MyPixel chases the customer around the web
From the HGO Merchandiser
Online digital advertising has grown into a global marketplace with an estimated value of $230 billion. It has been best harnessed mainly by those with the deepest pockets. While a wide range of businesses can buy ad space on any given web site, large advertisers – usually corporate giants with vast resources – and their marketing agencies usually lock down the latest cutting edge technologies and techniques before any one is really aware of its availability. Digital marketing was one of those techniques but thanks to a relatively small and unknown disruptor based in Montreal, there’s an opportunity for small and mid-sized retailers to get it on the action.
Programmatic digital advertising has become both the standard and the emerging trend of online marketing. Typically requiring in-house specialists or third-party firms dedicated to its successful implementation, the costs associated with programmatic advertising often fall beyond what a significant portion of Canadian retailers – particularly family-owned independents – can afford.
Advertising exchange District M believes it has found a way to bring small and medium-sized businesses – including independent furniture, mattress and major appliance retailers – to the digital marketing table by creating MyPixel, a platform they say delivers an entry point into this technically complex marketplace.
Five years of facilitating digital advertising exchanges helped District M realise the need to streamline the process and create a level of affordability to even the playing field – one that would allow independent and smaller businesses access to these resources. They understood many don’t have the resources to learn such a technical speciality, so they put their expertise into creating the MyPixel platform. The plan is to bring all the complexities of advertising exchanges and real-time bidding into one place and then deliver them in a platform anybody can use. It’s simple as signing up and creating a campaign.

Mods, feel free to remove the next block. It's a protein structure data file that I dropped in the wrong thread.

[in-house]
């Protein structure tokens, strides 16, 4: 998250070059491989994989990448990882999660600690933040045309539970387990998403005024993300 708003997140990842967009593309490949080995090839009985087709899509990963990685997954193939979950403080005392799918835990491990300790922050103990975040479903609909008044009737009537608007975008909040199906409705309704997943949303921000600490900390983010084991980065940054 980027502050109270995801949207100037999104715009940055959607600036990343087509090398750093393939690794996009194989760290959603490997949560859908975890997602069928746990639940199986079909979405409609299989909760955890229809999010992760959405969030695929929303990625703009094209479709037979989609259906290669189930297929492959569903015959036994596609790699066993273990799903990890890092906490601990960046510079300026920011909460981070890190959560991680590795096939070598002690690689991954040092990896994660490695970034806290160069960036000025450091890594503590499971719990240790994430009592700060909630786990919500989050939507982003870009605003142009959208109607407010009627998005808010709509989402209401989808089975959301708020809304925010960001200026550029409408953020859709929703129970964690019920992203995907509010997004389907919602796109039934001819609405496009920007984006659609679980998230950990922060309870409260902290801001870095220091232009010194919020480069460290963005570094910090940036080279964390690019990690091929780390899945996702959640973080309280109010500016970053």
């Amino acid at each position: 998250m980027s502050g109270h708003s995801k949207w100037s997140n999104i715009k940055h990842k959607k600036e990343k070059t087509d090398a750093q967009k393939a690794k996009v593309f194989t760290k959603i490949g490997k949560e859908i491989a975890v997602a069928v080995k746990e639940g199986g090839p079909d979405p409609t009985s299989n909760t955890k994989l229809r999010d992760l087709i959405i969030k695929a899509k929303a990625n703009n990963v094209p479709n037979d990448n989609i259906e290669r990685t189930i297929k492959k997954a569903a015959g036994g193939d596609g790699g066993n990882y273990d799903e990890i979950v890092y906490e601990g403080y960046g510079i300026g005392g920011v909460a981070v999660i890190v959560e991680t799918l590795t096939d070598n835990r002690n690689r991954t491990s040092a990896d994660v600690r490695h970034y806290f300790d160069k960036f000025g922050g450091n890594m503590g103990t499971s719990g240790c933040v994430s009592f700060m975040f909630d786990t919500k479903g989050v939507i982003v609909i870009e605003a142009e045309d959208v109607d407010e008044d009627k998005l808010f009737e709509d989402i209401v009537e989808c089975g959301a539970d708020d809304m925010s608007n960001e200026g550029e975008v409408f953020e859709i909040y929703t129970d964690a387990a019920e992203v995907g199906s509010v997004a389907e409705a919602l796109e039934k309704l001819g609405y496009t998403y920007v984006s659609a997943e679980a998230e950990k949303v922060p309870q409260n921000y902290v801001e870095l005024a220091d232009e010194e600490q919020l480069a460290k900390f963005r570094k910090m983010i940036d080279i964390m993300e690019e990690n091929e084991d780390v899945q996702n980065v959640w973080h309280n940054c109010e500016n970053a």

District M’s chief marketing officer Adrian Pike explains programmatic advertising, it “typically means that we can tie up advertisers...with web sites and based on information we’ve captured about the viewers of that web site we can display ads that are relevant to them.”
This gives retailers the unique ability to use their online stores to increase traffic, promote return visits, and reinforce brand awareness through a process called retargeting. To put it quite simply, when the visiting consumer leaves the retailer’s web site, advertisements that encourage re-engagement go with them, using the visiting consumer’s geographical location to provide relevant content.
“You want to retarget people who have visited your web site with adverts for your store,” Price explains, “as simple as that, so when they’ve been to your web site, you can then retarget them with offers, campaigns, and even brand association. Adverts that sort of follow them around and when they see it, they’ll see your brand in the corner with, you know, an image and a contraction to take them to your web site or to a conversion page.”
The true selling point of a retargeting campaign using programmatic digital advertising tools is one with relevance for businesses of all sizes: the efficient use of marketing dollars. The goals of a retargeting campaign is to increase the amount of re-engagement – that is, the number of return visits – by the visiting consumer and build the retailer’s brand recognition. With repeat exposure, the probability that the visitor will become a buyer increases. The longer the retailer is able to maintain an online presence and engage with higher levels of traffic, a profile of likely buyers can be created. Over time, using the data retargeting data collection, campaigns can be fine-tined to find those consumers most likely to shop either in the retailer’s brick and mortar store or on his web site. This also helps the retailer get the most out of his advertising budget.